Trust | Technology
trust in brands
But misuse of consumer data
threatens to erode that trust
by Prachi Tiwari
Today, with brands trying hard to get noticed and engage with us, we feel assured that our expectations will be met every single time we purchase or experience a brand. Consistently meeting expectations is what creates trust, and meeting those very expectations is where technology is playing an increasingly prominent role.
But have you noticed how certain high-value companies have made waves recently for reasons other than their breakthrough innovations that are changing our world? Unfortunately, their data breaches are making us see technology in a new light.
Whether it was 57 million Uber accounts, 145.5 million consumer data records on Equifax, and every Yahoo account, or Russian meddling in US elections through Facebook, the widespread footprint and openness of digital media and platforms are contributing to the overall unease around technology.
The reality is that we take a leap of faith when we pool rides with strangers (Uber), or let them stay in our houses (Airbnb). The movement of data across borders is growing at unheard of speed and digital flows are overshadowing trade in traditional products. The digital world has permeated into every aspect of how we do business, and the latest apps/devices seem to encourage an even more addictive behavior.
But is this ubiquitous play by technology helping us build more trust? You entrust your data to one service provider who then passes it onto another without informing you. When we trust someone, or trust a brand, we expect an honest interaction, a level of reliability, an assurance of not being taken advantage of.
The right balance
You could be wearing a fitness tracker that monitors your exercise and vital signs. While this motivates you to be more active, what if this data is shared with your insurance provider? And what if the insurer decides that your activity levels are not enough, and increases your premium?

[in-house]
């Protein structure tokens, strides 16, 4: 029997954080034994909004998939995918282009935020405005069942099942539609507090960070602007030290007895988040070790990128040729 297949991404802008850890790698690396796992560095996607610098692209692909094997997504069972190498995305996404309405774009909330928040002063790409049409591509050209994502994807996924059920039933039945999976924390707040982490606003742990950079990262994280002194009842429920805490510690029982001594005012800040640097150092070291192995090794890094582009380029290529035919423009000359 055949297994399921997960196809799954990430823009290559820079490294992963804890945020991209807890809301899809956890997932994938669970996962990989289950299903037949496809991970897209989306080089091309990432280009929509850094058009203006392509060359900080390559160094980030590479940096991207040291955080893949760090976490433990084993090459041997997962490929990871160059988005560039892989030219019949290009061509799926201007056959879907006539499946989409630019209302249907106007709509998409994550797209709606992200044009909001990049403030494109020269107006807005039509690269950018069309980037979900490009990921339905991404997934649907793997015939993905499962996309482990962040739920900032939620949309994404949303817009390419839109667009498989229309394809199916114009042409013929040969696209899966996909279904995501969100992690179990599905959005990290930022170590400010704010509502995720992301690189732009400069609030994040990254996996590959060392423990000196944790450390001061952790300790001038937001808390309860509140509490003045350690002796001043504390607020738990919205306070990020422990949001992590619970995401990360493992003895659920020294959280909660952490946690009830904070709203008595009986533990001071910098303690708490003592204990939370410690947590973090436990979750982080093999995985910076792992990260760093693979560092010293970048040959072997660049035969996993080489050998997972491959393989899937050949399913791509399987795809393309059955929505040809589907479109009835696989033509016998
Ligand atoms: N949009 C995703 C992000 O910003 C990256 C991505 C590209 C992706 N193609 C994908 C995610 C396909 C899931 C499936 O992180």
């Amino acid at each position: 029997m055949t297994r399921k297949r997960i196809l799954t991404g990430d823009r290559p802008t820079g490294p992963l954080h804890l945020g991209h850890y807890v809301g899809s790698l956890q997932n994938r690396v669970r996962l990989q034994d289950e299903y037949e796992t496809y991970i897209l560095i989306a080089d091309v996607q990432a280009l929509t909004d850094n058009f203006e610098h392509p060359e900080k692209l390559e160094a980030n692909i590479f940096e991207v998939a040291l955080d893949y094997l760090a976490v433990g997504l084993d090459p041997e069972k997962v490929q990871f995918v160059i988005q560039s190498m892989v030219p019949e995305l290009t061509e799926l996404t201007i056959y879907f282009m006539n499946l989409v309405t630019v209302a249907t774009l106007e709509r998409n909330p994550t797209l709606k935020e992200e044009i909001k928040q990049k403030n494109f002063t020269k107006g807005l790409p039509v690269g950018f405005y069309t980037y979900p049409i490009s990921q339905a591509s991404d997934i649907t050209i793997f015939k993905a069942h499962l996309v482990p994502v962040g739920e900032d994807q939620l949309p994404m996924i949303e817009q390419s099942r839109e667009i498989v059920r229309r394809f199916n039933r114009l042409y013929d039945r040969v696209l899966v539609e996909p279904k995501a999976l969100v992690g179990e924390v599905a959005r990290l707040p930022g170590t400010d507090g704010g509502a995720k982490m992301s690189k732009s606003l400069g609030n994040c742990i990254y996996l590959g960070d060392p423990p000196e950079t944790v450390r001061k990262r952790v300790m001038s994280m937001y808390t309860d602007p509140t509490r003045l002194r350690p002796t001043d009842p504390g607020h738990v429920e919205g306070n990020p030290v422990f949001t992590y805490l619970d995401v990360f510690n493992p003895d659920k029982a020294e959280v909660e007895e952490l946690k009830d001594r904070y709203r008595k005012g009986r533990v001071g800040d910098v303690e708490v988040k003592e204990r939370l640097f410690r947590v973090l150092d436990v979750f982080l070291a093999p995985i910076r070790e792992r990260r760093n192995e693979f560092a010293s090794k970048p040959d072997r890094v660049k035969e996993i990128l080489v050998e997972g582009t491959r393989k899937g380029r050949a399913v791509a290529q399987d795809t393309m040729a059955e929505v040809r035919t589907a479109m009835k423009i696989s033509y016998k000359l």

A recent study on trust and technology by the global bank HSBC asked respondents what worries them most. The top-ranking concerns were "personal data being leaked," followed by "bank account hacking," and "debit or credit card cloning." These worries outranked a fear of serious illness or being burgled.
And these fears often are justified. We already know of airlines that rely on special algorithms to detect the kind of device being used to search fares. These airlines use the information to show premium phone users higher prices. Despite these issues, however, there is a strong case for using technology to drive better brand delivery and democratize access to various products and services for potential consumers.
The question is, how do brands strike the right balance between using their consumer data to deliver a better user experience and leveraging the data to serve their growth ambitions? How can brands accomplish both goals without compromising consumer trust?
Whether it is making payments to your local newspaper vendor, using artificial intelligence (AI) assistants like Alexa or Siri, or leveraging robo-advisors to invest, newer advances in technology are aiming to make our lives easier and transactional experiences simpler. In the future, AI-guided cars may be the new normal.
Technology is helping brands track customer satisfaction and feedback to deliver more personalized experiences and provide online help solutions 24/7. Digital technology is helping low-income people in rural India, especially women, find ways to save money and obtain and repay loans. It’s also helping drive precision farming and improve education.
It is vitally important that we ensure that technology’s positive role is not only understood but also that the trust we place in technology is not abused. Initiatives to help secure trust include strong digital policies that respect consumer data privacy and human rights, and protect consumers from fake news and fraud. More human oversight as part of key technology-based decisions should also help.
The growth of brands like Amazon, Uber, or the online Indian Jeweler CaratLane, who are changing the way we purchase a product or a service, are being propelled by increasing levels of trust. Infusing humanness into technology is the way to go. After all, for all the technology we have, it’s really the people who are at the center of the value that businesses create.